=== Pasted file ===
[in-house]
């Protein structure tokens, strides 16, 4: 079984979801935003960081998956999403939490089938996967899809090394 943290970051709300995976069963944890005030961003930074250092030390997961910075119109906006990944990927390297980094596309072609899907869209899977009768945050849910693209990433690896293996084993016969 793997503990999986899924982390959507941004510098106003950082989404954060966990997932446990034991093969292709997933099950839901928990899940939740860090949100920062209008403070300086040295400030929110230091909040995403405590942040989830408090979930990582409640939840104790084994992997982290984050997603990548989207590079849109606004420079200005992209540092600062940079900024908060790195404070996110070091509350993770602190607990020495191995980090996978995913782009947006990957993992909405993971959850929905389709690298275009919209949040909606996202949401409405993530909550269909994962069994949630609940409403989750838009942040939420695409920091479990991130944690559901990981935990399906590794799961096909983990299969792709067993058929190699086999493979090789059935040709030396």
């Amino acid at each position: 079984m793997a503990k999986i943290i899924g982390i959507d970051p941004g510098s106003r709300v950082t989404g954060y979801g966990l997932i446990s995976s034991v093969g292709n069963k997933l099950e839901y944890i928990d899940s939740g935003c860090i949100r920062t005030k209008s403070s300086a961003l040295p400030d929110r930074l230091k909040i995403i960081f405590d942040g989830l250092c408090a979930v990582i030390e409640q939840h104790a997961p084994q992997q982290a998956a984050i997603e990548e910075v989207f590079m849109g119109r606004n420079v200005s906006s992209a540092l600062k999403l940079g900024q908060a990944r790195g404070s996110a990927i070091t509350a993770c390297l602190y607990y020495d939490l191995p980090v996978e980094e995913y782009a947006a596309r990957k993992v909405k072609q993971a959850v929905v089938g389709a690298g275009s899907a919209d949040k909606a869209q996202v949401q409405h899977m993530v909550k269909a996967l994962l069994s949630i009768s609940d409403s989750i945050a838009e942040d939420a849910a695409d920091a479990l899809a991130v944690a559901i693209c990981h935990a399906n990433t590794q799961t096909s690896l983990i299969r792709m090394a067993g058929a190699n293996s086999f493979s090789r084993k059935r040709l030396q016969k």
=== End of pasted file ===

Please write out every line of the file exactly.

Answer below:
[in-house]
């Protein structure tokens, strides 16, 4: 079984979801935003960081998956999403939490089938996967899809090394 943290970051709300995976069963944890005030961003930074250092030390997961910075119109906006990944990927390297980094596309072609899907869209899977009768945050849910693209990433690896293996084993016969 793997503990999986899924982390959507941004510098106003950082989404954060966990997932446990034991093969292709997933099950839901928990899940939740860090949100920062209008403070300086040295400030929110230091909040995403405590942040989830408090979930990582409640939840104790084994992997982290984050997603990548989207590079849109606004420079200005992209540092600062940079900024908060790195404070996110070091509350993770602190607990020495191995980090996978995913782009947006990957993992909405993971959850929905389709690298275009919209949040909606996202949401409405993530909550269909994962069994949630609940409403989750838009942040939420695409920091479990991130944690559901990981935990399906590794799961096909983990299969792709067993058929190699086999493979090789059935040709030396």
């Amino acid at each position: 079984m793997a503990k999986i943290i899924g982390i959507d970051p941004g510098s106003r709300v950082t989404g954060y979801g966990l997932i446990s995976s034991v093969g292709n069963k997933l099950e839901y944890i928990d899940s939740g935003c860090i949100r920062t005030k209008s403070s300086a961003l040295p400030d929110r930074l230091k909040i995403i960081f405590d942040g989830l250092c408090a979930v990582i030390e409640q939840h104790a997961p084994q992997q982290a998956a984050i997603e990548e910075v989207f590079m849109g119109r606004n420079v200005s906006s992209a540092l600062k999403l940079g900024q908060a990944r790195g404070s996110a990927i070091t509350a993770c390297l602190y607990y020495d939490l191995p980090v996978e980094e995913y782009a947006a596309r990957k993992v909405k072609q993971a959850v929905v089938g389709a690298g275009s899907a919209d949040k909606a869209q996202v949401q409405h899977m993530v909550k269909a996967l994962l069994s949630i009768s609940d409403s989750i945050a838009e942040d939420a849910a695409d920091a479990l899809a991130v944690a559901i693209c990981h935990a399906n990433t590794q799961t096909s690896l983990i299969r792709m090394a067993g058929a190699n293996s086999f493979s090789r084993k059935r040709l030396q016969k």